By Cathy Cawood
With summertime now upon us there has never been a greater incentive to get out and explore some of the many interesting places that Japan has to offer. However, if for you like me the harsh city heat and humidity are a constant source of discomfort then finding somewhere `comfortable’ to go can become something of a challenge.
Fortunately, there are some excellent places to escape the suffocating city heat, one of them being Mount Kinpu (金峰山), located in between Yamanashi and Nagano Prefectures.
Classified as one of the top 100 famous mountains in Japan, ‘Kinpu-San’ has an abundance of interesting features including; rocky cliff tops, many beautiful flowers and some amazing views of Mount Fuji and the neighbouring peak of Mount Mizugaki.
Although with careful planning it is possible to climb Kinpu-san within a day, this is definitely one place worthy of staying overnight as this will also enable you to also climb the opposite peak of Mount Mizugaki. Unfortunately, I was unable to take advantage of this option on this occasion.
From Tokyo it’s about a four hour journey to the start of the trailhead at Mizagagi-Sanso (瑞牆山荘 ). One of the quickest options is to catch a Super Azusa Express train from Shinjuku Station, which takes you directly to Nirasaki Station without needing to transfer. From outside this station you can take any Mizagaki-Sansou bound bus from stop #2; costing 2000 Yen and taking about 1 hour and 15 minutes.
From the trailhead, it`s a moderate seven hour return walk to the peak and back. The start of the course ascends uphill through dense forest, cutting through several large boulders. After about 20 minutes you will catch your first albeit, partially obscured view of Mount Mizagaki.
It was around this section where I encountered something totally unexpected! Crouched in between some tree stumps was a baby deer. Resisting my natural instinct to touch it, I left it well alone and chose instead to admire it from a distance so as not to prevent its mother from returning.
Fifty minutes from the start of the course you will reach ‘Fujimidaira-goya’ (富士見平小屋), a camping ground with a beautiful little mountain hut where the path splits into two courses. This is a very popular area with many hikers as it is the main base for climbing both Mount Kinpu and Mount Mizigaki. Be sure to take the path on the right heading towards ‘Ohigoya’ ( 大日小屋), about an hour away.
When reaching this point, a clearing in the forest will provide you with your first unobscured view of the surrounding peaks along with a mountain hut below you.
For the next thirty minutes head towards the next point of ‘Ohi-iwa’, (大日岩). Along this section you will see some very picturesque moss covered rocks and encounter the first of many beautiful pink and red azaleas.
Interestingly, the path will now suddenly ascend upwards towards a clearing where you will see some very impressive rock formations running along the cliff edges and above you. To continue along this trail you will need to scale some large boulders blocking your way by using the attached ropes.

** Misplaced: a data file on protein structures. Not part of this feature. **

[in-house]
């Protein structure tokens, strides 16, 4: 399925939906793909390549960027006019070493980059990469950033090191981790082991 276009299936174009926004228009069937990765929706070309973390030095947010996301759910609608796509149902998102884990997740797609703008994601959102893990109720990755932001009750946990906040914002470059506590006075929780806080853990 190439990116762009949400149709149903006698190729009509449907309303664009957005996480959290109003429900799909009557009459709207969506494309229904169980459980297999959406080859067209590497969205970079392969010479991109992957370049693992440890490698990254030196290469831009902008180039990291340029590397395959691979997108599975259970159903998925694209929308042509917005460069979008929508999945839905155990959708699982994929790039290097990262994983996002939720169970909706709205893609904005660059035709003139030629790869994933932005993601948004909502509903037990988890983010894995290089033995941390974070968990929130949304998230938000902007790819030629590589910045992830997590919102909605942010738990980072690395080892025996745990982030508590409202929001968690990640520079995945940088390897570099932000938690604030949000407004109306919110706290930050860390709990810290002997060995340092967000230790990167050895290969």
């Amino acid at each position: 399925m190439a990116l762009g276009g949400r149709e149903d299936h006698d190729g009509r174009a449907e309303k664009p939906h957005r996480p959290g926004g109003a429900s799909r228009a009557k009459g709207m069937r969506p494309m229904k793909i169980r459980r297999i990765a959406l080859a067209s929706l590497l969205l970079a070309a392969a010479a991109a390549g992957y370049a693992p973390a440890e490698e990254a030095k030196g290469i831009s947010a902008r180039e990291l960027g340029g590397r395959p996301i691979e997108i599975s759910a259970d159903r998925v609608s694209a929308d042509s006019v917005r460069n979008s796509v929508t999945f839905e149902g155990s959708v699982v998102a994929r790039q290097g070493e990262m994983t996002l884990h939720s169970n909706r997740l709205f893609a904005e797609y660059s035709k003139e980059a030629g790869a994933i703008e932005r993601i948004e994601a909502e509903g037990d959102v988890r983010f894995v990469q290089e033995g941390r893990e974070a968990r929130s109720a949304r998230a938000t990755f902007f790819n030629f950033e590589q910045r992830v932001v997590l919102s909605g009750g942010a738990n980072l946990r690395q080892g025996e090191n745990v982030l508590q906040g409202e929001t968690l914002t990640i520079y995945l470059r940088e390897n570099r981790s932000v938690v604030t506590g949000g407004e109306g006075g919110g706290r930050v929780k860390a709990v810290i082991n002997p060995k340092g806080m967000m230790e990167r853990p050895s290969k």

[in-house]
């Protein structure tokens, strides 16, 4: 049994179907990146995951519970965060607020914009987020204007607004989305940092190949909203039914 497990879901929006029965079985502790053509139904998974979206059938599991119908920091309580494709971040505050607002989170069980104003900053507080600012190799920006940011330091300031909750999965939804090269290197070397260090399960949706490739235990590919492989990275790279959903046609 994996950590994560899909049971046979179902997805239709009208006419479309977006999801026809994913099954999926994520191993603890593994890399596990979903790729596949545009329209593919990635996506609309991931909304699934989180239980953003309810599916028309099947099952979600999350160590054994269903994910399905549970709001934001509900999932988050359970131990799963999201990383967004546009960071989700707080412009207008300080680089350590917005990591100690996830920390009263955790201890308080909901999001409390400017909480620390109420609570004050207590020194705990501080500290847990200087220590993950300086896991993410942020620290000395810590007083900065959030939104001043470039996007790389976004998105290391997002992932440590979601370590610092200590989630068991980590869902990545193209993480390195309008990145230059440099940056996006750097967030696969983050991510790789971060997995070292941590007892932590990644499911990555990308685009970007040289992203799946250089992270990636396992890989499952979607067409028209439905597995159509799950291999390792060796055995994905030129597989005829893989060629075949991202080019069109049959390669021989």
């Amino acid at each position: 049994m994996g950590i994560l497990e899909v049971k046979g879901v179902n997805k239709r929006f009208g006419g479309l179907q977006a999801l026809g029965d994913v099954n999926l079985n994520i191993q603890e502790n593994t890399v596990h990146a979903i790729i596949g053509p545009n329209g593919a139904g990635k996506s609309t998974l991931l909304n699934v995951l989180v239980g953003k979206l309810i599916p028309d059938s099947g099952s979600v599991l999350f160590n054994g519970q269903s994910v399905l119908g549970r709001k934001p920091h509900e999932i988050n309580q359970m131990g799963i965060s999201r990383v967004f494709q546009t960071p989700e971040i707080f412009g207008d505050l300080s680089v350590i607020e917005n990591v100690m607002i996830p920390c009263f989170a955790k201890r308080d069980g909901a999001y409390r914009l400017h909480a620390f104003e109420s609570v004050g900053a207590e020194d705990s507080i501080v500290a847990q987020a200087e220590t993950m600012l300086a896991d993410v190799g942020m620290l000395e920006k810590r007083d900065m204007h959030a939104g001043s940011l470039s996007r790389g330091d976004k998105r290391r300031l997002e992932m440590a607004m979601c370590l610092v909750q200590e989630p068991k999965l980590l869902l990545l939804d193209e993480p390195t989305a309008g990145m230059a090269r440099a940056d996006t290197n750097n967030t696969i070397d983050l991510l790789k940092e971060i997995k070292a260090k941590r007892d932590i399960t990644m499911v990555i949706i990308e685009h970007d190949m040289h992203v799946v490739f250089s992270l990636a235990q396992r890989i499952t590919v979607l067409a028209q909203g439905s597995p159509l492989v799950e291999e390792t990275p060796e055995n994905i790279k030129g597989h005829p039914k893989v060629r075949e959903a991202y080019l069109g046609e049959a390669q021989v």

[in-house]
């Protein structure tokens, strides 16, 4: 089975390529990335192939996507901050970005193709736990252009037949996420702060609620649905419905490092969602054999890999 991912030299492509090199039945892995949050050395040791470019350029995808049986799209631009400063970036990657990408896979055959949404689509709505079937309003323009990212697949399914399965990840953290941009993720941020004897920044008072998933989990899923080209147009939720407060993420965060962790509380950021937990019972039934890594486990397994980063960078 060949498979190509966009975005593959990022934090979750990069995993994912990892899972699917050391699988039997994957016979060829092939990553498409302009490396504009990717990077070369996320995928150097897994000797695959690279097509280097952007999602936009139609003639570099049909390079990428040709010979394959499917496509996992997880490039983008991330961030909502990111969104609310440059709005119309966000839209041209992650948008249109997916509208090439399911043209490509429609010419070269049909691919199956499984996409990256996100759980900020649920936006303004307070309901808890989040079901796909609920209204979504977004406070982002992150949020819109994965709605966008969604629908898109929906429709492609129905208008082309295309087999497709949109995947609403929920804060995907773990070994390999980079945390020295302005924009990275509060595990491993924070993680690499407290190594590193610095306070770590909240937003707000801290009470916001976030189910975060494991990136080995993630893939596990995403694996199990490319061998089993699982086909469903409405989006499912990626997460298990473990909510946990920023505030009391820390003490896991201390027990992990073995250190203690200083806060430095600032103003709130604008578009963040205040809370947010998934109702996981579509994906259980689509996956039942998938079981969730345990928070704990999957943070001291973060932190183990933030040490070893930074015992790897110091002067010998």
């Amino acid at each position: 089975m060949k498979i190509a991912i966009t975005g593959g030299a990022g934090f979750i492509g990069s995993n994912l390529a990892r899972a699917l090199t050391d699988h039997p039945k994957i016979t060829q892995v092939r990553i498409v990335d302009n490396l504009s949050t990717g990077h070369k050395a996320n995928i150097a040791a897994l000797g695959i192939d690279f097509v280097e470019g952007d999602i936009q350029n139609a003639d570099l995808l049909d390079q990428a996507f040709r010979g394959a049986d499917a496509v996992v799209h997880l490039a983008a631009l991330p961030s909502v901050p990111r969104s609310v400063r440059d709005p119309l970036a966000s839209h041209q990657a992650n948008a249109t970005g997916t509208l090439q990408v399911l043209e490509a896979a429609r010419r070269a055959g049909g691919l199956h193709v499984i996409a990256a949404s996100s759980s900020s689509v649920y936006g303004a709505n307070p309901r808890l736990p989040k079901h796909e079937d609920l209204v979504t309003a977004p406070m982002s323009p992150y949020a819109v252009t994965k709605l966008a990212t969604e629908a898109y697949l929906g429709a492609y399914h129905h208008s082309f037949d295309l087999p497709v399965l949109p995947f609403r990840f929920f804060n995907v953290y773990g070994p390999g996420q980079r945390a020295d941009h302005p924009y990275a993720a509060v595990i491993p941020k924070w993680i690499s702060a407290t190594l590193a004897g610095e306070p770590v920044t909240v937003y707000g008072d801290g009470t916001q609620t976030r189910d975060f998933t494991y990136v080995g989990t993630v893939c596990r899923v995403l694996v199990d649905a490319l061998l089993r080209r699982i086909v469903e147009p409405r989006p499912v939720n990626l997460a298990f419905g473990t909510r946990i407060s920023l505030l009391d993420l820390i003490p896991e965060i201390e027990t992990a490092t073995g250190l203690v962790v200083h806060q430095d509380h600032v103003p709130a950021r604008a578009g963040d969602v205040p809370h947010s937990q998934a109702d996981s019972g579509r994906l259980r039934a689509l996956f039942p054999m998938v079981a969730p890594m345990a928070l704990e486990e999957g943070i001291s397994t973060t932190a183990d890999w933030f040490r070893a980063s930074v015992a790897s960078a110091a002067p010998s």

Before long you should notice the thick forested interior gradually thinning out into open terrain for the final one and a half hours ascent to the summit. The path will now take you along a rocky ridgeline passing through several deep canyons and gorges providing some spectacular views of Mount Mizagaki and the surrounding landscape.
Several minutes before reaching Mount Kinpu, you will come across a large clearing with an interesting shrine carved into the rock face to your right and the peak several meters away on your left. Although you will see many people having their lunch here, resist the temptation to rest here and instead continue to the summit. Here you will find several large boulders that provide an excellent place to have lunch but without the crowds!
From here, the return leg back to Mizagaki-Sansou takes about three hours. Although returning along the same paths, you will notice a dramatic difference in the landscape caused by the afternoon sun casting deep shadows along the ridgelines and forest interior.
Towards the end of the trail I had another look for the baby deer which fortunately, was no longer there; hopefully reunited safely with its mother.
Despite taking seven hours to complete, this is one hike which should recharge you mentally, helping you to face the long trip back to the city!
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Long-term resident of Yokohama interested in getting out and seeing what this great country has to offer. I enjoy doing new things and traveling on a streamlined budget guaranteed to make any self-respecting local gulp.When not too busy, I like eating and attempting to not get lost while looking at Japanese tourist maps